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I am aware that the answer to my question might involve choosing a specific approach, But I try to explain what I'm trying to find out with details:

Consider a simple 3-layer application (DAL, BLL, PL).
DAL uses EF 4.1 Code-First and access to data is wrapped up in a reposiory.

Right now, in BLL, I have Manager classes. (e.g. UserManager, ProductManager) which all derive from BaseManager. Almost each method in my Manager classes take their related entity as a parameter and perform the appropriate operations on it. e.g. in UserManager (Pseudo code):

public bool AddPermission(User user, PermissionItem permission)
{
    this.repository.Add(permission);
    this.save();
}  

Question is: My manager classes do not need to get instantiated. they can be defined static.
But if I define them static, I should create my shared methods and members (like repository, and a couple of other members) in each class (I do not want to define members like repository as static).

So do you suggest I should change my Manager classes that are indeed meant to be static to static classes? or is it ok using them as they are?

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what is repository? I've been conditioned at work to make all business objects stateless because our system is multi-user and if we make it stateless than we can just create 1 instance of our business objects that all users can share without messing with each other's data. –  Nick Sep 17 '12 at 15:34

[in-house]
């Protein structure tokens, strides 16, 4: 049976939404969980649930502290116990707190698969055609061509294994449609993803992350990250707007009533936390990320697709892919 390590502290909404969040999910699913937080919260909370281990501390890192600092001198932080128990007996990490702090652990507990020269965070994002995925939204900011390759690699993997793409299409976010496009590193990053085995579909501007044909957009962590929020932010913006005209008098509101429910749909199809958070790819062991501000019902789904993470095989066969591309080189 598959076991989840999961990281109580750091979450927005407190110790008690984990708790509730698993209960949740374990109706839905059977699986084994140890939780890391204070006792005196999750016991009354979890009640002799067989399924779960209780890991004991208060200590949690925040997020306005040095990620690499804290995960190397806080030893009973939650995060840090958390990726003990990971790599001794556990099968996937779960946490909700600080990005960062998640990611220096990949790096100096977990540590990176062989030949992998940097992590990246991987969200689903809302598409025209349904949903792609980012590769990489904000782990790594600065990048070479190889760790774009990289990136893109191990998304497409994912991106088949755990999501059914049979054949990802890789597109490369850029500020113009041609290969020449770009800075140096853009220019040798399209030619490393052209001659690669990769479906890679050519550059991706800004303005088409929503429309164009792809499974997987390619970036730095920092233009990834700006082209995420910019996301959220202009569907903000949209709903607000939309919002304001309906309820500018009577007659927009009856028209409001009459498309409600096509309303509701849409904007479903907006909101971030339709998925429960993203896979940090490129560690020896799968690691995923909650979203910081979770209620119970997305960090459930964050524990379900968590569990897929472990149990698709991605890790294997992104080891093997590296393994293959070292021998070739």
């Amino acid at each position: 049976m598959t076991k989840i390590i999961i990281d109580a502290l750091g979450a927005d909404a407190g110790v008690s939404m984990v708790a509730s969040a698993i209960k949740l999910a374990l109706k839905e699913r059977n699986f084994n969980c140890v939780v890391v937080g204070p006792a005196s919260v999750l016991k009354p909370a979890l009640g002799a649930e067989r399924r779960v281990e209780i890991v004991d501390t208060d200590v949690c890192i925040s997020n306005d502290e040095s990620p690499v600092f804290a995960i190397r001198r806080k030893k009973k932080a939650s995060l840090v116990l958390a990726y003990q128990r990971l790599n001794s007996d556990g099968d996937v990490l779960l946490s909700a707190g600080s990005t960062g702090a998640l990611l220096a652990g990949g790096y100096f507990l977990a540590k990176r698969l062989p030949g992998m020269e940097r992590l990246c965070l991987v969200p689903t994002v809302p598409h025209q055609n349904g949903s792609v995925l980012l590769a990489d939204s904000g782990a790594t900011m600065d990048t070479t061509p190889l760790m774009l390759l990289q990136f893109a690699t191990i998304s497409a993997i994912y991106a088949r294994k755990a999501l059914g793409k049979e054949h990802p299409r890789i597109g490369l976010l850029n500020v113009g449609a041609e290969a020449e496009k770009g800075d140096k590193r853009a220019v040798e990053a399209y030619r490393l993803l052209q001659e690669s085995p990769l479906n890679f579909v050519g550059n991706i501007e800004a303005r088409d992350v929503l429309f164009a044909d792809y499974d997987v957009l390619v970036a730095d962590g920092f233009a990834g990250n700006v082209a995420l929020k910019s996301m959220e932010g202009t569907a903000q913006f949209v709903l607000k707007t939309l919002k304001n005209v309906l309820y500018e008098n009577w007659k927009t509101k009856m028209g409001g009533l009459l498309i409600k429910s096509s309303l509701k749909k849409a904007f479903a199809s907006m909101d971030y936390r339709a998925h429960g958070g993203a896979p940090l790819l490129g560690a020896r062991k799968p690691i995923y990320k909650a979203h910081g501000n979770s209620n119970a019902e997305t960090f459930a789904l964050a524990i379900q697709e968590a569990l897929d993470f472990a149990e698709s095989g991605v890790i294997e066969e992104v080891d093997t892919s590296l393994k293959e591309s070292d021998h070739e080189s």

3 Answers 3

up vote 4 down vote accepted

imho static classes are nothing more than containers for functions (and not real objects). The difference is that non-static classes can be derived and get their dependencies through the constructor.

Try to write proper tests for a static class.

You might not have intended for them to be instances today, but what about tomorrow? If you change them to static, you'll have to refactor all your depending code to unmake them static.

I would rather start using an inversion of control container to manage their creation and instances.

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Using IoC to control my managers' creation is the path I'll most probably choose. –  Kamyar Sep 15 '11 at 8:57

I see no reason to make them static. As far as I can see, it would only complicate the API and the implementation. And where would your callers retrieve the repository from? Should they look it up for each call? That's wasteful. Far better to look it up once and store it within the manager. That's what instance variables are for.

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I like to create a static "directory" (the correct name for this object is actually repository) that contains all my instances. For example:

public static Class BusinessRepository
{
    private static Users users = new Users();

    public static Users Users
    {
        get
        {
            return users;
        }
    }
}

The BusinessRepository class is static, but Users is an instance object contained within it. This can then be accessed like this:

BusinessRepository.Users.DoSomething();

This way you get to keep your object instances and all the benefits that they bring, with static like access to them.

A lot of people dont agree with these sort of "global variables" as they will call them, but that is your judgement call to make. It seems like you've already made the decision that you're happy with this as you're already talking about static classes.

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